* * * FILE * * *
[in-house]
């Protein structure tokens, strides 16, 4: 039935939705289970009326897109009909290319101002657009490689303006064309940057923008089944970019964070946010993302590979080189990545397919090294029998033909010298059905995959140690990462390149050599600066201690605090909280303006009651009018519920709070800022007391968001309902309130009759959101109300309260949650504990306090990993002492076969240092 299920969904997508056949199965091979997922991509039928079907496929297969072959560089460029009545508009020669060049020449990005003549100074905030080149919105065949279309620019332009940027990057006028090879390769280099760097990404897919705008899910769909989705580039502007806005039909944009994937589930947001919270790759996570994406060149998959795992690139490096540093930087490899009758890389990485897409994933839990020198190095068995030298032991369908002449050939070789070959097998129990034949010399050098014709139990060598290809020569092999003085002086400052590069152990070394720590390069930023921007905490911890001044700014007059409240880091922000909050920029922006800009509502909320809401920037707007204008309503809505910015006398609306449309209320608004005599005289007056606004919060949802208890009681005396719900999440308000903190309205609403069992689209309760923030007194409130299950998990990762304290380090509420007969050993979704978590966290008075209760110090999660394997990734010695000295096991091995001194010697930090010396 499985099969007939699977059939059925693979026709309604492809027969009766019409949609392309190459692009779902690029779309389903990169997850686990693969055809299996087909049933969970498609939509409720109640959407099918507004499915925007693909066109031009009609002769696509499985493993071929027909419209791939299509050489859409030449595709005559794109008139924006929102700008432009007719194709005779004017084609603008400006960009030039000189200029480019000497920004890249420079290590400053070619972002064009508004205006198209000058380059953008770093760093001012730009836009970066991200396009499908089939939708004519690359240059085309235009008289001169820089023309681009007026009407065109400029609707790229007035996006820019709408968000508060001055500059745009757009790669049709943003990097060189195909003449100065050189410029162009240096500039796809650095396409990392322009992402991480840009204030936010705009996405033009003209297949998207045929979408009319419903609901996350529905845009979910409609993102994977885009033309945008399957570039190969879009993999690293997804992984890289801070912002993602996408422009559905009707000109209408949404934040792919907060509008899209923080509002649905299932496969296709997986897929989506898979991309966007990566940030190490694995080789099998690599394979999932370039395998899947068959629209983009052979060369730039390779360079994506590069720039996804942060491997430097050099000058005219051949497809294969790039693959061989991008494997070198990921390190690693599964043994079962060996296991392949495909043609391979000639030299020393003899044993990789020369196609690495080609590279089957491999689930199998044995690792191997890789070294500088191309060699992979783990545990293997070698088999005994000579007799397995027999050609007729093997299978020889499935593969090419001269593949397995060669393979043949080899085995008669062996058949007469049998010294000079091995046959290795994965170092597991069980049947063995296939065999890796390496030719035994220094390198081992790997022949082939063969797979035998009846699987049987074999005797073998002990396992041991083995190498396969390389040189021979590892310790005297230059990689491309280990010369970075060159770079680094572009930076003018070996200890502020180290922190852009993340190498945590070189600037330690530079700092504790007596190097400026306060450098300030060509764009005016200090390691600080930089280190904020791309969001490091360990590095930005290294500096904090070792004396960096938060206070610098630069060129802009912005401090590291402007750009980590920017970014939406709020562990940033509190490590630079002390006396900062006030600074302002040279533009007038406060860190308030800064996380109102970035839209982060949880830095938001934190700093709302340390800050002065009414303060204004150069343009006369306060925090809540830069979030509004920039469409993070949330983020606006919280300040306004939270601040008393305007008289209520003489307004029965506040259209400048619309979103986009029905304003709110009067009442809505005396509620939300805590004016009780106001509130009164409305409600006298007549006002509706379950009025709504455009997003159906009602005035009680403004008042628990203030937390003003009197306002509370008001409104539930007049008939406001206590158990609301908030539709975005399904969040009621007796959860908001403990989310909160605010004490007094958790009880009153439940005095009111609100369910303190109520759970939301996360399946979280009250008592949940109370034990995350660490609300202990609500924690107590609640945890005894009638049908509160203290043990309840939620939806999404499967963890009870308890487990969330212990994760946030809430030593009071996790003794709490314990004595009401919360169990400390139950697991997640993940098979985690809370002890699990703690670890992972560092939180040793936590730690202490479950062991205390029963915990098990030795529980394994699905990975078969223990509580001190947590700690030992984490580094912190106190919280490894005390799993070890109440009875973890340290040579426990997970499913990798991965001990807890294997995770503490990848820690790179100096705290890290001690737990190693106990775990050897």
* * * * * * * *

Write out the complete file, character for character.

[in-house]
């Protein structure tokens, strides 16, 4: 039935939705289970009326897109009909290319101002657009490689303006064309940057923008089944970019964070946010993302590979080189990545397919090294029998033909010298059905995959140690990462390149050599600066201690605090909280303006009651009018519920709070800022007391968001309902309130009759959101109300309260949650504990306090990993002492076969240092 299920969904997508056949199965091979997922991509039928079907496929297969072959560089460029009545508009020669060049020449990005003549100074905030080149919105065949279309620019332009940027990057006028090879390769280099760097990404897919705008899910769909989705580039502007806005039909944009994937589930947001919270790759996570994406060149998959795992690139490096540093930087490899009758890389990485897409994933839990020198190095068995030298032991369908002449050939070789070959097998129990034949010399050098014709139990060598290809020569092999003085002086400052590069152990070394720590390069930023921007905490911890001044700014007059409240880091922000909050920029922006800009509502909320809401920037707007204008309503809505910015006398609306449309209320608004005599005289007056606004919060949802208890009681005396719900999440308000903190309205609403069992689209309760923030007194409130299950998990990762304290380090509420007969050993979704978590966290008075209760110090999660394997990734010695000295096991091995001194010697930090010396 499985099969007939699977059939059925693979026709309604492809027969009766019409949609392309190459692009779902690029779309389903990169997850686990693969055809299996087909049933969970498609939509409720109640959407099918507004499915925007693909066109031009009609002769696509499985493993071929027909419209791939299509050489859409030449595709005559794109008139924006929102700008432009007719194709005779004017084609603008400006960009030039000189200029480019000497920004890249420079290590400053070619972002064009508004205006198209000058380059953008770093760093001012730009836009970066991200396009499908089939939708004519690359240059085309235009008289001169820089023309681009007026009407065109400029609707790229007035996006820019709408968000508060001055500059745009757009790669049709943003990097060189195909003449100065050189410029162009240096500039796809650095396409990392322009992402991480840009204030936010705009996405033009003209297949998207045929979408009319419903609901996350529905845009979910409609993102994977885009033309945008399957570039190969879009993999690293997804992984890289801070912002993602996408422009559905009707000109209408949404934040792919907060509008899209923080509002649905299932496969296709997986897929989506898979991309966007990566940030190490694995080789099998690599394979999932370039395998899947068959629209983009052979060369730039390779360079994506590069720039996804942060491997430097050099000058005219051949497809294969790039693959061989991008494997070198990921390190690693599964043994079962060996296991392949495909043609391979000639030299020393003899044993990789020369196609690495080609590279089957491999689930199998044995690792191997890789070294500088191309060699992979783990545990293997070698088999005994000579007799397995027999050609007729093997299978020889499935593969090419001269593949397995060669393979043949080899085995008669062996058949007469049998010294000079091995046959290795994965170092597991069980049947063995296939065999890796390496030719035994220094390198081992790997022949082939063969797979035998009846699987049987074999005797073998002990396992041991083995190498396969390389040189021979590892310790005297230059990689491309280990010369970075060159770079680094572009930076003018070996200890502020180290922190852009993340190498945590070189600037330690530079700092504790007596190097400026306060450098300030060509764009005016200090390691600080930089280190904020791309969001490091360990590095930005290294500096904090070792004396960096938060206070610098630069060129802009912005401090590291402007750009980590920017970014939406709020562990940033509190490590630079002390006396900062006030600074302002040279533009007038406060860190308030800064996380109102970035839209982060949880830095938001934190700093709302340390800050002065009414303060204004150069343009006369306060925090809540830069979030509004920039469409993070949330983020606006919280300040306004939270601040008393305007008289209520003489307004029965506040259209400048619309979103986009029905304003709110009067009442809505005396509620939300805590004016009780106001509130009164409305409600006298007549006002509706379950009025709504455009997003159906009602005035009680403004008042628990203030937390003003009197306002509370008001409104539930007049008939406001206590158990609301908030539709975005399904969040009621007796959860908001403990989310909160605010004490007094958790009880009153439940005095009111609100369910303190109520759970939301996360399946979280009250008592949940109370034990995350660490609300202990609500924690107590609640945890005894009638049908509160203290043990309840939620939806999404499967963890009870308890487990969330212990994760946030809430030593009071996790003794709490314990004595009401919360169990400390139950697991997640993940098979985690809370002890699990703690670890992972560092939180040793936590730690202490479950062991205390029963915990098990030795529980394994699905990975078969223990509580001190947590700690030992984490580094912190106190919280490894005390799993070890109440009875973890340290040579426990997970499913990798991965001990807890294997995770503490990848820690790179100096705290890290001690737990190693106990775990050897």